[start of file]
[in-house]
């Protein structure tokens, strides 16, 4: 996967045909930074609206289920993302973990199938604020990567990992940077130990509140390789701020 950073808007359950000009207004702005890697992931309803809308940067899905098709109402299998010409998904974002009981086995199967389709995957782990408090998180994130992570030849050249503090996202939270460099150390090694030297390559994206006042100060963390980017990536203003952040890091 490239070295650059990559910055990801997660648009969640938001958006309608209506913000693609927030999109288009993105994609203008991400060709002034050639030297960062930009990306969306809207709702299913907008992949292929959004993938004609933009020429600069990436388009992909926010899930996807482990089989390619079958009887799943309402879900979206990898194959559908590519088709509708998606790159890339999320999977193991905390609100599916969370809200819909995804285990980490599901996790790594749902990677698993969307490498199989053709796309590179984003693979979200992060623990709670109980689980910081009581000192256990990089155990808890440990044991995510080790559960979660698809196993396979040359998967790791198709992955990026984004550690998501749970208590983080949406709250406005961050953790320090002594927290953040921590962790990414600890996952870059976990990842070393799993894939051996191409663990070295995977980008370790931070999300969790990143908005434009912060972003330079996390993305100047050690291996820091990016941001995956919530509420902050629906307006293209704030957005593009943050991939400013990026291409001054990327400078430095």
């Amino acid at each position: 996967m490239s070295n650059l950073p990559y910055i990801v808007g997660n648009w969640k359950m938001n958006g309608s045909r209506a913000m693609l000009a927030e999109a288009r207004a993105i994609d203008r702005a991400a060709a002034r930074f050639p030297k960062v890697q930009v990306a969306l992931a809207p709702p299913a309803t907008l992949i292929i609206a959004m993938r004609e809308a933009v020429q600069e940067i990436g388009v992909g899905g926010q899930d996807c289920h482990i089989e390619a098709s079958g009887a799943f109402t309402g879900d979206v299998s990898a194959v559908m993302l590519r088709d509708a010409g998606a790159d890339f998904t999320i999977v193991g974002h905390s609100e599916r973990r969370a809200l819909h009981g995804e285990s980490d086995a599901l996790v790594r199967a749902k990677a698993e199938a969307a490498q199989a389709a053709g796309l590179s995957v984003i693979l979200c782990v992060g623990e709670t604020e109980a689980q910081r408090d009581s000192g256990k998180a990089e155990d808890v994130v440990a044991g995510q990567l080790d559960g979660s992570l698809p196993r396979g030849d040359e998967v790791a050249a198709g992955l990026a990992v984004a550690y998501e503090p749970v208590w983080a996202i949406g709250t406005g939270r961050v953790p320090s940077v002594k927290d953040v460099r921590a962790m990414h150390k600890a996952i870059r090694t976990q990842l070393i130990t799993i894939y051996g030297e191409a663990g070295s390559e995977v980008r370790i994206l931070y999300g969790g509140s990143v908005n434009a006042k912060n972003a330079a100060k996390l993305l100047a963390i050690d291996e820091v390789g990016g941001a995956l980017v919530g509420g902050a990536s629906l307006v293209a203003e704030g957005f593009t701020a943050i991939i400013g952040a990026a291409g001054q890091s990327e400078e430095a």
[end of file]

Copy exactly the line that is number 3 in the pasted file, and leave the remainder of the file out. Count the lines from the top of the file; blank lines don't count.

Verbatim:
């Amino acid at each position: 996967m490239s070295n650059l950073p990559y910055i990801v808007g997660n648009w969640k359950m938001n958006g309608s045909r209506a913000m693609l000009a927030e999109a288009r207004a993105i994609d203008r702005a991400a060709a002034r930074f050639p030297k960062v890697q930009v990306a969306l992931a809207p709702p299913a309803t907008l992949i292929i609206a959004m993938r004609e809308a933009v020429q600069e940067i990436g388009v992909g899905g926010q899930d996807c289920h482990i089989e390619a098709s079958g009887a799943f109402t309402g879900d979206v299998s990898a194959v559908m993302l590519r088709d509708a010409g998606a790159d890339f998904t999320i999977v193991g974002h905390s609100e599916r973990r969370a809200l819909h009981g995804e285990s980490d086995a599901l996790v790594r199967a749902k990677a698993e199938a969307a490498q199989a389709a053709g796309l590179s995957v984003i693979l979200c782990v992060g623990e709670t604020e109980a689980q910081r408090d009581s000192g256990k998180a990089e155990d808890v994130v440990a044991g995510q990567l080790d559960g979660s992570l698809p196993r396979g030849d040359e998967v790791a050249a198709g992955l990026a990992v984004a550690y998501e503090p749970v208590w983080a996202i949406g709250t406005g939270r961050v953790p320090s940077v002594k927290d953040v460099r921590a962790m990414h150390k600890a996952i870059r090694t976990q990842l070393i130990t799993i894939y051996g030297e191409a663990g070295s390559e995977v980008r370790i994206l931070y999300g969790g509140s990143v908005n434009a006042k912060n972003a330079a100060k996390l993305l100047a963390i050690d291996e820091v390789g990016g941001a995956l980017v919530g509420g902050a990536s629906l307006v293209a203003e704030g957005f593009t701020a943050i991939i400013g952040a990026a291409g001054q890091s990327e400078e430095a």